Shapiro told Wedge to hang tough. Not much could be done from Cleveland. "We're playing with our guns not fully loaded right now," Shapiro said later.

Shapiro speaks to his manager every day, sometimes for as long as an hour after games. "It allows me to decompress," he says. "It allows me the ability to kind of let go of my emotions, either from losing or winning that night. By the time I wake up the next morning, I'm ready to go."

He keeps a busy schedule. The day begins usually before dawn. He might have time to exercise during lunch. Before games, his wife, artist Lissa Bockrath, brings their one-year-old son to a Jacobs Field suite for playtime. Wife and child usually leave at 8:30 p.m. Husband stays past midnight.

Yet Shapiro keeps time for friends. He called Scott Pioli, the New England Patriots' director of player personnel, at 6 a.m. on the Monday following the first game of the NFL season. The Patriots had lost badly, and Shapiro offered an encouraging word to his old pal (they met while Pioli worked for the Browns under Bill Belichick). "Mark at the core is a solid human being," Pioli says.

Shapiro, 36, is Princeton-educated and did not play baseball at a serious level, but he grew up around the game. His father, Ron, is a Baltimore sports agent who represented Cal Ripken Jr. and Eddie Murray. When Ron Shapiro first visited his apprenticing son in Cleveland in 1992, maybe 500 fans sat in the stands and snow blew in from the lake. "I did scratch my head that day," Ron says.

As sad as that sight was, the organization, led by General Manager John Hart, had a plan. Before the 1992 season, the club signed Sandy Alomar Jr., Carlos Baerga, and Charles Nagy to long-term contracts and acquired Kenny Lofton by trade. Workers, meantime, dug a new stadium. The movie Major League was beginning to look like prophecy, not satire. Shapiro devoted himself to the task. "I loved what I did," he says. "My home was a place where I slept."

The Indians, of course, would eventually clinch two pennants and sell out the new park for 455 straight games.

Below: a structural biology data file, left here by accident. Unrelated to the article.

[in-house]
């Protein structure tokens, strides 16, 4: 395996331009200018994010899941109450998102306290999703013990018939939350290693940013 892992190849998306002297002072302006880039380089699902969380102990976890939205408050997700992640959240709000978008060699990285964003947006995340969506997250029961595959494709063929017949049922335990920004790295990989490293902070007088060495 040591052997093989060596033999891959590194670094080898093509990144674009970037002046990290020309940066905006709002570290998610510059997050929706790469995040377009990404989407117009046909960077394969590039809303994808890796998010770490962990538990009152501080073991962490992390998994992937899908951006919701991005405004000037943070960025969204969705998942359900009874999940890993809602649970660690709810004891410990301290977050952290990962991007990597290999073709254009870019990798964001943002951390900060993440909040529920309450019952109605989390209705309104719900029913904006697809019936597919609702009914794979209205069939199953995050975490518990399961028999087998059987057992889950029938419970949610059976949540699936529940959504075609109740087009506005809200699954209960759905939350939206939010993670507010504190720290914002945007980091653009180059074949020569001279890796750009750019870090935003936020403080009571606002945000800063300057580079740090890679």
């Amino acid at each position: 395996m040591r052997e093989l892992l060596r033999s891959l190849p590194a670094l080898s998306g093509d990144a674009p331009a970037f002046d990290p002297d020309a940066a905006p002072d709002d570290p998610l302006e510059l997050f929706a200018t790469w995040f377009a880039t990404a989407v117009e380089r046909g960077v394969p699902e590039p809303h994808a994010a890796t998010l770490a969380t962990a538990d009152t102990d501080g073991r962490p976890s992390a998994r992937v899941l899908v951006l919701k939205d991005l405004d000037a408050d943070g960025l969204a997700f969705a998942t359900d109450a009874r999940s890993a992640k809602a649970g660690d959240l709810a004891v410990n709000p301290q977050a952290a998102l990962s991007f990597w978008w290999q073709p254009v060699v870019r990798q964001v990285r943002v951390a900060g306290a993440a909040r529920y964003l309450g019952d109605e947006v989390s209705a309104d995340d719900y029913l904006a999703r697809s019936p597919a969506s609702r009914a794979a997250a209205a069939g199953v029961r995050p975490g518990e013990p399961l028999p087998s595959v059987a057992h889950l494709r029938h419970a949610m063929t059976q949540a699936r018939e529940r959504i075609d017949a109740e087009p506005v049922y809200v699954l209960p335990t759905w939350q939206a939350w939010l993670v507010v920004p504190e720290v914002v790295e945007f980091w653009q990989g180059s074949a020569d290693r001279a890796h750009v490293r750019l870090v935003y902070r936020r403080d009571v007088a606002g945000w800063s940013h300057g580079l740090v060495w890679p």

Shapiro took over from Hart after the 2001 season and made an audacious move soon after, trading Roberto Alomar for Matt Lawton and two prospects. In making the trade, Shapiro acknowledged the lack of talent in the minors. He also showed a disinclination to coddle divas. Alomar is quick to flare at managers, teammates, umpires, and scorekeepers. "We don't like high-maintenance players," Pioli says, describing attributes he shares with Shapiro. "We want people who have a great deal of pride and commitment in their chosen professions. That's what we look for in players; that's what we look for in coaches; that's what we look for in ourselves."

Fixing on the fly didn't work for Shapiro. The 2002 team fell out of first place on April 19 and never returned. "We're not in Camelot anymore," he said. Two months later, he traded Colon. By summer's end, Paul Shuey, Chuck Finley, and Ricardo Rincon were gone. Manager Charlie Manuel fired himself when Shapiro wouldn't commit to him long-term. Home attendance, once a franchise signature, fell to the middle of the pack.

Fans unaccustomed to fire sales blamed the new guys, Shapiro and owner Larry Dolan, who bought the team in 2000. They were seen as inept caretakers, unworthy successors. Even The Plain Dealer editorial page piled on. "If Larry Dolan cannot afford to own the Indians, he should sell the team to someone who can," the paper said after the Colon trade.

Shapiro didn't pout or complain. Someone had to be accountable. And he knew what he was doing was right. "Sometimes, trading the best player on a team that isn't good enough is the best course of action," says Josh Byrnes, a Boston Red Sox assistant general manager.

Not as easily realized was how decrepit the organization Shapiro inherited had become. It wasn't obvious at the time, but the Indians were plain mismanaged.


In July, the Toronto Blue Jays traded outfielder Shannon Stewart to the Minnesota Twins in exchange for another outfielder, Bobby Kielty. Judging by the box scores, the trade looked like a steal for the Twins. Stewart's batting average was almost 40 points higher than Kielty's.

Toronto General Manager J.P. Ricciardi hadn't lost his head. He made the deal because Stewart is a free-agent-to-be and sure to command more money than the $6.2 million he made this season. Kielty is a switch-hitting 27-year-old who has shown a little pop and the ability to get on base. And, by virtue of the collective-bargaining agreement, he's an indentured servant (salary: $325,000). "We've got this guy for the next four years before he can become a free agent," Ricciardi said after making the trade. "This is basically getting Shannon Stewart from the start all over again."